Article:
The skinny on the art of making sangria
From quenching your thirst in the sweltering heat to being a community drink consumed during festivals, sangria has come a long way. Phorum Dalal traces the beverage's origin to Spain in the 15th century
Picture this: A wise grandmother leans over the kitchen table in a house in Spain. She empties a few bottles of red wine into a big bowl, adds a generous dose of brandy and triple sec, and gives it a good stir. On a wooden chopping board, she finely cuts apples and oranges into bite-sized pieces and soaks them in brandy for 10 minutes to ensure they retain their crunchiness. To uplift the taste, she adds a spoonful of mixed spices — cinnamon and cloves. She pours herself a glass and takes a swig. Satisfied, she carries it outside for her thirsty family members. This was how Sangria was first made in 15th century Spain. It was initially consumed to beat the heat but later turned into a community drink during festivals.
“Sangria doesn’t have a single recipe. It could well have been a hand-me-down grandmother’s recipe. You never make just one glass of sangria. It is always made in a pitcher or a big bowl. While there is hieroglyphic proof that the Egyptian pharaohs enjoyed a glass of wine in the 14th century, the drink earned the status of a party swig in 1964 when it first became popular in the US,” says Shishir Rane, group head (beverage and brand experience) at Impresario Entertainment and Hospitability Pvt Ltd.
Recipe by Chef Kshama Prabhu of The White Owl Brewery & Bistro
In Spanish and Portuguese, ‘sangria’ means bloodletting as initially it was made using only red wine and had a dark colour. Sparkling wine from Spain is called Cava, which can be used to make a great sparkling wine sangria.
Sangria in a bottle
Last month, Ashwin Deo, founder of Trinity Vinters Pvt Ltd, launched ready-to-drink Turning Point Sangrias bottled in 330 ml pints — Metropolitan (a take on Cosmopolitan with cranberry and orange) and Nashik Mule (orange and ginger ale). Priced at R135 per bottle, the first one is a white wine sangria, which is citrusy, fruity and light on the palate. The latter, red wine sangria, is spiced with cloves and cardamom. “You don’t need to be a wine connoisseur to drink wine. Our latest product targets young consumers who want to have a fun drink and unwind. I don’t believe in the concept of wine and food, I believe in the concept of wine and mood,” says Deo, adding that gone are the days when people ordered pitchers of only beer and mojito.
All you need
To make good sangria, you need three things: the base wine, fruits and the sweetener. “The fresh fruits are either chopped fresh to maintain their crunchiness or macerated, whereby they are soaked in brandy overnight. Through this process, they no longer remain crunchy but their flavours burst in your mouth,” explains Rane.
Modern world sangria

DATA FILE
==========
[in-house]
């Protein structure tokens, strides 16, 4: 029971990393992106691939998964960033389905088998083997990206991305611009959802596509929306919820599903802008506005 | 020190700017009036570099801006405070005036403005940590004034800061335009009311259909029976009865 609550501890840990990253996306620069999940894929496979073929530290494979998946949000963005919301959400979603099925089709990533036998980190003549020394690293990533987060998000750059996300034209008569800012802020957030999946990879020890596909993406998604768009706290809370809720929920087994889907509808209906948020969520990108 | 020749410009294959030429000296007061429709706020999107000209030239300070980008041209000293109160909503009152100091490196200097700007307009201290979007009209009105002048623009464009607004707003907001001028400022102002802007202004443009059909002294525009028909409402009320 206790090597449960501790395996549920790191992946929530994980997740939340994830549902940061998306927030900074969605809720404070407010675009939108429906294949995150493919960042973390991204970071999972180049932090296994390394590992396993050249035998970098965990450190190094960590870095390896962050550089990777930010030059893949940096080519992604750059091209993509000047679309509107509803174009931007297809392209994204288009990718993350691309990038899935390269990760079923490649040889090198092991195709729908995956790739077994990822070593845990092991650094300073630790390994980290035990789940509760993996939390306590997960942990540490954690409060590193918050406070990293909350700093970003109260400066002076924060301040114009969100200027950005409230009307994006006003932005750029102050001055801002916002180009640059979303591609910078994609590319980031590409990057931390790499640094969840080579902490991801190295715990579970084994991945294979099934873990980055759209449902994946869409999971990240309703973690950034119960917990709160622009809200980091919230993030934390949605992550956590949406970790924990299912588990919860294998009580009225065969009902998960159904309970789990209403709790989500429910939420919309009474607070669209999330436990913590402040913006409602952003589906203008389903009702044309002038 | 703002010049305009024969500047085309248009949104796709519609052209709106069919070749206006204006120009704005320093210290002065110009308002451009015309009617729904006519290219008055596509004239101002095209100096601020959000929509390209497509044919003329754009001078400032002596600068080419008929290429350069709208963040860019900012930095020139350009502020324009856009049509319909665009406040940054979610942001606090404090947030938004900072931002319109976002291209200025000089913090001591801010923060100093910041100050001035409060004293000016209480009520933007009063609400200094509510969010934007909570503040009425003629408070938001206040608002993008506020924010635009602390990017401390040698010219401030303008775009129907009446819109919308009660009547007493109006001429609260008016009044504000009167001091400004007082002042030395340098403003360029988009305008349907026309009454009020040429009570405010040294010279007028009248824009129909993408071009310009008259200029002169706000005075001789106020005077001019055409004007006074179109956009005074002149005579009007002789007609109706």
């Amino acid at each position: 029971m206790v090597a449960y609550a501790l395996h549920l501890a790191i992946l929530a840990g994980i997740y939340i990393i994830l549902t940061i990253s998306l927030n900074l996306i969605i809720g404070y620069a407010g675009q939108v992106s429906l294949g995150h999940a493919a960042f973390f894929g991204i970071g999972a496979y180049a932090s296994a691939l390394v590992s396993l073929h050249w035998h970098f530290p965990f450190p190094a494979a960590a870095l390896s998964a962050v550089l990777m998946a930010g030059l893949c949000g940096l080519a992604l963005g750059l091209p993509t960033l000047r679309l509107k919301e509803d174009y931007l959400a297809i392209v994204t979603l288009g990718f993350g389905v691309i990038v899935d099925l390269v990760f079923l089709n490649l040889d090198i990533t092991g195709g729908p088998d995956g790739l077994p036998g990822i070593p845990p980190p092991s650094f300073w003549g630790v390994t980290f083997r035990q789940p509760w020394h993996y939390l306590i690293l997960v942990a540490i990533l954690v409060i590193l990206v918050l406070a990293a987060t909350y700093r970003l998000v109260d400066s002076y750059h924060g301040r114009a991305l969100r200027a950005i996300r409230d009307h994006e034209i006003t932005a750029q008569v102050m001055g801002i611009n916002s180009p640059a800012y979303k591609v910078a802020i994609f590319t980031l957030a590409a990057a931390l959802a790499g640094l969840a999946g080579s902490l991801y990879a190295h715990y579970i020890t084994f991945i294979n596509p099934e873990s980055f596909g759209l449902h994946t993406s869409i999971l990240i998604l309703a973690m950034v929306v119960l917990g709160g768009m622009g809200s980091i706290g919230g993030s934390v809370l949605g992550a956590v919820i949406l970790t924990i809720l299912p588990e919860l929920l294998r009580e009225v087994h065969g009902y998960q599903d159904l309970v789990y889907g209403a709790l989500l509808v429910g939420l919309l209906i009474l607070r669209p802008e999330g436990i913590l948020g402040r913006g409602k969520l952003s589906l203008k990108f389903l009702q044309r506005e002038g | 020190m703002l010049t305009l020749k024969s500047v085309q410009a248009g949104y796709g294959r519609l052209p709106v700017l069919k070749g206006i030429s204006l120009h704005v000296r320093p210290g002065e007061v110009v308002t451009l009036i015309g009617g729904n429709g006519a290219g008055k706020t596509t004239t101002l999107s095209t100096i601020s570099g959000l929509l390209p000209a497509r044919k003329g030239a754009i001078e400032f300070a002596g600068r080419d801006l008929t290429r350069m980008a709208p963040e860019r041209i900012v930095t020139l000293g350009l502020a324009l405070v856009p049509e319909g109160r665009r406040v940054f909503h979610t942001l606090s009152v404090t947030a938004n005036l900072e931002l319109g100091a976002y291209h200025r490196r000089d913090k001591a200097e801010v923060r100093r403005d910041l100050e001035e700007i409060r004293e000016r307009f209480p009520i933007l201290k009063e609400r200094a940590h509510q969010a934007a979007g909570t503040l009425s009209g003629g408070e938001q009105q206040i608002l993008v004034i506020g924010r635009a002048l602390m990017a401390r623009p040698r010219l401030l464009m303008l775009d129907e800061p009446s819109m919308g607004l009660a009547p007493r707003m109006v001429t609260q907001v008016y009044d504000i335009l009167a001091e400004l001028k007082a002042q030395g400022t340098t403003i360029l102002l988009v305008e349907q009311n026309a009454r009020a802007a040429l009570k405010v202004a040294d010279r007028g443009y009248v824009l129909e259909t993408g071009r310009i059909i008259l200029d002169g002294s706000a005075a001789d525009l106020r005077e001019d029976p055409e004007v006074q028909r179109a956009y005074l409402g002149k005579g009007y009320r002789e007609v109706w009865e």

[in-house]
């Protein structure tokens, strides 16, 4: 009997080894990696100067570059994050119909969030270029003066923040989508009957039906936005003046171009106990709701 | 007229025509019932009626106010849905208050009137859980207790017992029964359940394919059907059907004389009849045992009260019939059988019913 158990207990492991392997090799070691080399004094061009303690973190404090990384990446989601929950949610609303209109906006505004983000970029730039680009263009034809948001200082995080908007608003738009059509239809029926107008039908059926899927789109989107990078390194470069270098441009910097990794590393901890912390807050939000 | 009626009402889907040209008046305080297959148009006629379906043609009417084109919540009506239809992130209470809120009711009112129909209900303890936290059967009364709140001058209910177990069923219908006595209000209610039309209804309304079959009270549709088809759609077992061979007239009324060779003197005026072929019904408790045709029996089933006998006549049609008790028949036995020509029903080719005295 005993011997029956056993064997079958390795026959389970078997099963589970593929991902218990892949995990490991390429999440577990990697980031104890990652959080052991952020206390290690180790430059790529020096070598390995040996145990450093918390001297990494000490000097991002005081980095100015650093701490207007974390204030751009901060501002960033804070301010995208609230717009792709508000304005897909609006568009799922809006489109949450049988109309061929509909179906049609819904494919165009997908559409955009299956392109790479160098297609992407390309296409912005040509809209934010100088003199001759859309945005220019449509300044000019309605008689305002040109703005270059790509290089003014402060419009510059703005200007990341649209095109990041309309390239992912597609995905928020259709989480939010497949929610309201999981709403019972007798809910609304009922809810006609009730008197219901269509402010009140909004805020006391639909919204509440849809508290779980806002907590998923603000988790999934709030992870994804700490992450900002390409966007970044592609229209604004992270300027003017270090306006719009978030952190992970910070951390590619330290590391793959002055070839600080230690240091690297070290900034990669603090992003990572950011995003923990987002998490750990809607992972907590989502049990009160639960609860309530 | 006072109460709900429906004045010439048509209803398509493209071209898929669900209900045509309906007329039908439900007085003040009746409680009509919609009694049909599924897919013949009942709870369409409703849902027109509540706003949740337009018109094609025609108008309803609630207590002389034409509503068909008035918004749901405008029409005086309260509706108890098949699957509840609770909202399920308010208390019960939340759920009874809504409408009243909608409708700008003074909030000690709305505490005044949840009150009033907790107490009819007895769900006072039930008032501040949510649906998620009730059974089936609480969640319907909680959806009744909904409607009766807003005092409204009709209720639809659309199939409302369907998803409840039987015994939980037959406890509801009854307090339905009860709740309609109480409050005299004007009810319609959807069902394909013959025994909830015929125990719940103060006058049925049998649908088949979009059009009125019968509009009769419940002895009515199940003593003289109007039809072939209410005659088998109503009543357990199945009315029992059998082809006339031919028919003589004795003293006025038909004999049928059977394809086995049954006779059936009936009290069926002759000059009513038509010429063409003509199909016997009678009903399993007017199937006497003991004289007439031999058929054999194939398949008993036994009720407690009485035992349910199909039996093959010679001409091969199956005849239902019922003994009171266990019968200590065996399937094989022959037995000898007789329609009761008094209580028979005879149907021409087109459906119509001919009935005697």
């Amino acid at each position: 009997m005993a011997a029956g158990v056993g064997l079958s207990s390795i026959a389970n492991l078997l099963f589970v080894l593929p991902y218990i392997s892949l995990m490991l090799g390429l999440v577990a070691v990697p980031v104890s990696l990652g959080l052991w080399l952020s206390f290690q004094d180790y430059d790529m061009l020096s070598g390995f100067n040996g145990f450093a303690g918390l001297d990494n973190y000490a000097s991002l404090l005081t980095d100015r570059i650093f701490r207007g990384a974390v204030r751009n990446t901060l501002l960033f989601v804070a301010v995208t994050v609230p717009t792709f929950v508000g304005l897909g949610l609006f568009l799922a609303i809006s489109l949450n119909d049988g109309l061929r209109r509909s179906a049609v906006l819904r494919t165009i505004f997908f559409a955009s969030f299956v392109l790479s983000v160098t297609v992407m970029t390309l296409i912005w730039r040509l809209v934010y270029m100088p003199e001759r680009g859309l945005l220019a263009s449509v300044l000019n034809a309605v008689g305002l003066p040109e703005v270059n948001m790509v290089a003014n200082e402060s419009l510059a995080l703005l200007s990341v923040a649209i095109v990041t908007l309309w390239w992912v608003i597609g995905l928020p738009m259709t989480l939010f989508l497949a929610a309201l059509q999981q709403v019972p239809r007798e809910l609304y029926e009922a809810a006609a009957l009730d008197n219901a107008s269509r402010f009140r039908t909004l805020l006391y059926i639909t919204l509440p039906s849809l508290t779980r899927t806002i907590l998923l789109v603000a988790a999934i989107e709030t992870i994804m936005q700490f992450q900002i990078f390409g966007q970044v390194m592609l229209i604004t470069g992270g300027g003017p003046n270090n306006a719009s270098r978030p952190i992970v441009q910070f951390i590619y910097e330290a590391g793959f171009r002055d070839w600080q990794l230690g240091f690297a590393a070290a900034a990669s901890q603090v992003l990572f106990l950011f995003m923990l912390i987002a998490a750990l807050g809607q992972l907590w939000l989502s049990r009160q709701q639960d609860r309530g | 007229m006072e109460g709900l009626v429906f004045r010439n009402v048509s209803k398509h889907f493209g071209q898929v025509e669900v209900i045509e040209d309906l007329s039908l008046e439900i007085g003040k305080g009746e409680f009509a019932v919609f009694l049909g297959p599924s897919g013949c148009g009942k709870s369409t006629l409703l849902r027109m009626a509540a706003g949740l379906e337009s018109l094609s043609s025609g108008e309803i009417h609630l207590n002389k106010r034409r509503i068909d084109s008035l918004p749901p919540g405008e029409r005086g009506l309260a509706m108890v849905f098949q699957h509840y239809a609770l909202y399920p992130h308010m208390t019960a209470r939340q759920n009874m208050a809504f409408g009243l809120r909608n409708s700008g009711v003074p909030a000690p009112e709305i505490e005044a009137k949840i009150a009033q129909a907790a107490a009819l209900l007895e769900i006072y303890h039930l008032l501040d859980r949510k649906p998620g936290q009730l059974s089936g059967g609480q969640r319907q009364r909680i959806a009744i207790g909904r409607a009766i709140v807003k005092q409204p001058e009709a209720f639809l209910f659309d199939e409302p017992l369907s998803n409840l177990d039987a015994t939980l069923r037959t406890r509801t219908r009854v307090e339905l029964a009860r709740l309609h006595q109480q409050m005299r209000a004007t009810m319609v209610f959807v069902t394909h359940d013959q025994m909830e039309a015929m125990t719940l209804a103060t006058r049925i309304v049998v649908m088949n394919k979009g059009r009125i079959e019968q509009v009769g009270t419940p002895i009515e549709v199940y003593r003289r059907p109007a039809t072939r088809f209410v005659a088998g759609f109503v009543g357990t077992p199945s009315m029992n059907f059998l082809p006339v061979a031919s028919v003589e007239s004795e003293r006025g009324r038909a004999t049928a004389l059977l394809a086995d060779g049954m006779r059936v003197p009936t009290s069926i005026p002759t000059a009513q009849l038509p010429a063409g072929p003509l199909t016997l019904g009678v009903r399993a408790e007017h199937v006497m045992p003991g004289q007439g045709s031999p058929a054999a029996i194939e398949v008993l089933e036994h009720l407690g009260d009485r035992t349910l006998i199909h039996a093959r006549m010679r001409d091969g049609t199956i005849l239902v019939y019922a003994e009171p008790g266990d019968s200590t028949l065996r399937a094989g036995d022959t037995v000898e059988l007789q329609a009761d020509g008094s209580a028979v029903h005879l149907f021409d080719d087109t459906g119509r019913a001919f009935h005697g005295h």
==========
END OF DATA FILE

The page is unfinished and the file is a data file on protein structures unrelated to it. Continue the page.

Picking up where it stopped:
Thanks to contemporary mixologists, the sangria has underdone fortification — which means addition of alcohol. “Triple sec, which is an orange-flavoured liquer, can be replaced with cointreau, or gin can be added to a white wine sangria to give it a more powerful kick,” says Rane.
While wine became popular in India only a decade ago, sangria, in a broader sense, is a substitute for wine. While there are a handful of serious wine drinkers in Mumbai, sangria plays an important role in making the grape drink well accepted. “When it comes to Indian food, we don’t have courses. We like to eat all our food together, unlike the Europeans and the French who eat portion-sized food and like to sip a glass of wine with each. In European culture, people eat a lot first and then they drink a lot,” says Rane.
Nikhil Agarwal, a trained Sommelier and founder of All Things Nice (ATN) that promotes wines and spirits in India, attributes sangria’s popularity to many factors. “While the Romans planted vineyards first, and Europe drank more wine than water, as they didn’t have means to purify it, tourists in Spain took this community drink across the world. Sangria is popular in India as it’s easy to make, fun to drink and many variations are available,” he says.
>> 750ml red wine
>> 60ml Triple Sec
>> 250 gm fresh red apple chunks
>> 250 gm fresh orange wedges
>> 250 gm fresh pear cubes
>> Mix all the ingredients together in a pitcher and refrigerate for 24 hours
If a wine is already sweet, its taste can be lifted with spices, but if a wine is spicy and woody, the acidity can be balanced with sweet fruits. Some combinations are given below:
>> Bananas go well with Sauvignon blanc
>> Apples go well with Chardonnay/Zinfandel
>> Pears and peaches go best with Chardonnay
>> Strawberries and berries with champagne are a match made in heaven
Did you know?
European Union (EU) in 2014 passed a rule that allows only sangria made in Spain and Portugal to be sold under that name after the Parliament green-lighted new wine labelling rules. Just as whiskey made in Scotland can be called scotch, the EU passed a regulation that only sangria made in Spain and Portugal can be imported into its countries.